Each week, Vol. 1 editors band together as one to discuss their week among literature and the written word.  This is the place to hear about all the best that they’ve thumbed through, bookmarked, lauded, and consumed in the last seven days.  This is where “praise” hits the blogosphere bong and becomes “high praise”.  This, dear reader, is Indexing.

Tobias  Carroll
A number of smart people had said good things to me about Alexander Chee’s Edinburgh. Now that I’ve read it, I can understand why; the man has a stunning ability to both describe people and places and to do so in a way that feels consistent with the character handing the narration. And he’s able to establish characters quickly, yet also give the sense of fully-lived lives outside of what we read on these pages. (It doesn’t hurt that Chee can authentically evoke both youth choirs and all-ages shows; can comfortably evoke medieval Europe and Korean fables.) This is a fundamentally wrenching book, and I suspect that I’ll be thinking over its characters, its handling of the legacy of trauma, and the haunting and interconnected images with which it’s populated for a very long time.

Also read this week: Emma Straub’s Other People We Married and Justin Taylor’s The Gospel of Anarchy. I believe reviews of both are forthcoming from my fellow editors here, so I’ll be brief in the hopes of not stepping on any toes. Straub’s debut collection is a fine one, ranging from finely observed travelogues to academic comedies to sketches of surreal spaces; all are united by wry narration and precise characterization. Her skill here is in establishing unexpected places (the outskirts of Palm Springs, a roadside attraction in upstate New York) in which characters can spark off of one another.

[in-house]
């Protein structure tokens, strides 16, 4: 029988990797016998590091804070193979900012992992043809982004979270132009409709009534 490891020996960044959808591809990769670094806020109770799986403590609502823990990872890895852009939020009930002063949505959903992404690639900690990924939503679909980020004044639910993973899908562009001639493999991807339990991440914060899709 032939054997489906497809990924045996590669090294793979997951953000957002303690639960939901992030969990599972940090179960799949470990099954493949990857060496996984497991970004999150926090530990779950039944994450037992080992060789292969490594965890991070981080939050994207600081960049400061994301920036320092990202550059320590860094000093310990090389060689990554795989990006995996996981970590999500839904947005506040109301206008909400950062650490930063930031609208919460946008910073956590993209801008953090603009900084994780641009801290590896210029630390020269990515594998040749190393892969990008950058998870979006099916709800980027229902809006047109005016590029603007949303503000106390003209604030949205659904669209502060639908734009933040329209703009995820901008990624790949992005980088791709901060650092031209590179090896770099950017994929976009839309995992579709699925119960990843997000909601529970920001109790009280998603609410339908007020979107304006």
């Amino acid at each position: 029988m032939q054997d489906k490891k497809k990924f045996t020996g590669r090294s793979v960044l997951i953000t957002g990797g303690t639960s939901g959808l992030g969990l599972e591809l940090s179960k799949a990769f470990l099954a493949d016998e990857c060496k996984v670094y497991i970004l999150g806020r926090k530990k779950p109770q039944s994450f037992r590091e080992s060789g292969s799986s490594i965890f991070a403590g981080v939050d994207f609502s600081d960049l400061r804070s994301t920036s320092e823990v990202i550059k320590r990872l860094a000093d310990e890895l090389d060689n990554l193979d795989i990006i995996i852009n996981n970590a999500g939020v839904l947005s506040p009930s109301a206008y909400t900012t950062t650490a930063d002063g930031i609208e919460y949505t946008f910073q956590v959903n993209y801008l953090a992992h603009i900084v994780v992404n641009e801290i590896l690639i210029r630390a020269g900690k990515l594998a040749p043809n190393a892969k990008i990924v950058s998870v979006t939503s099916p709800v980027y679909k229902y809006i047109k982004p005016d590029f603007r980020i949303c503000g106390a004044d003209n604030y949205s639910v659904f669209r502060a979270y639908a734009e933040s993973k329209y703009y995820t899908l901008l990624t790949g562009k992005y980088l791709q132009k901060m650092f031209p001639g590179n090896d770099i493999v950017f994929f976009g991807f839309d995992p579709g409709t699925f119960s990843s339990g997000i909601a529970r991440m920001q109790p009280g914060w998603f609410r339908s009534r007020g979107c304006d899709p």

As for The Gospel of Anarchy, it’s wildly ambitious and yet deeply intimate; aiming at large-scale concepts (both parts of its title are taken very seriously), yet also very specific in its evocation of Gainesville punk circa 1999. There’s degradation and transcendence in equal measure: Vollmann’s The Royal Family by way of ABC No Rio.

Next up for me: Barbara Browning’s The Correspondence Artist. A review, as they say, is forthcoming.

Jason Diamond

I’m going to say something, and I reserve the right to change this at any point: Ben Greenman’s latest musical (which actually has no music),  “FRAGMENTS FROM DOOMED MUSICAL! THE MUSICAL,” is my favorite so far.  Everybody is talking about how incredibly shitty Spiderman the Musical is, but I haven’t seen much in the way of good parody.  Maybe I’m just not looking hard enough, but Greenman got this one pretty spot on.

I also finished Benjamin Hale’s The Evolution of Bruno Littlemore, just in time for last night’s reading.  Buy the book, and go see Benjamin if he comes to a town near you.  His reading from the book gave it a whole new dimension.

Nick Curley

I am thoroughly titillated by the thought of one day reading Bruno Littlemore after the aforementioned reading!  We’ve been covering it like plastic wrap on old people’s furniture, so go find this week’s V1 pieces about it.  Also worth noting that Hale is a fantastic live reader, evoking with great animation the best of Plimpton, Kerouac, and the primate community which Hale so gracefully chronicles.

In preparation for a review here next week, I’ve been reading David Lipsky’s road odyssey with colleague David Foster Wallace, Although of Course You End Up Becoming Yourself.  I don’t want to surrender all my precious reactions here, but let it be said that while I expected Wallace to be a great if begrudging conversationalist, I was not prepared for how much Lipsky brings to the table.  Astute in his observations and always a great prompt for his shaggy bandana-ed subject, Lipsky is wry but never dry, tender without saccharine, and fit to present an itenerary of desire that is an apt eulogy to Wallace, albeit a work never intended as such.  I’ve come away from it thinking the highway a great place for mourning.  A full review pending: tune in next week!

In today’s reading, here’s an interesting book story I drank up thanks to the barista who, deciding I was someone who could use a previous patron’s abandoned and crumpled pile of discarded New York Times pages, tossed the inky lump at my head at around nine-thirty this morning.  It was good natured and a kind offer, even if the possibility of facial paper cuts would top a Reverse Bucket List were I ever to pen one.  Now there’s an idea for a ‘think piece’.

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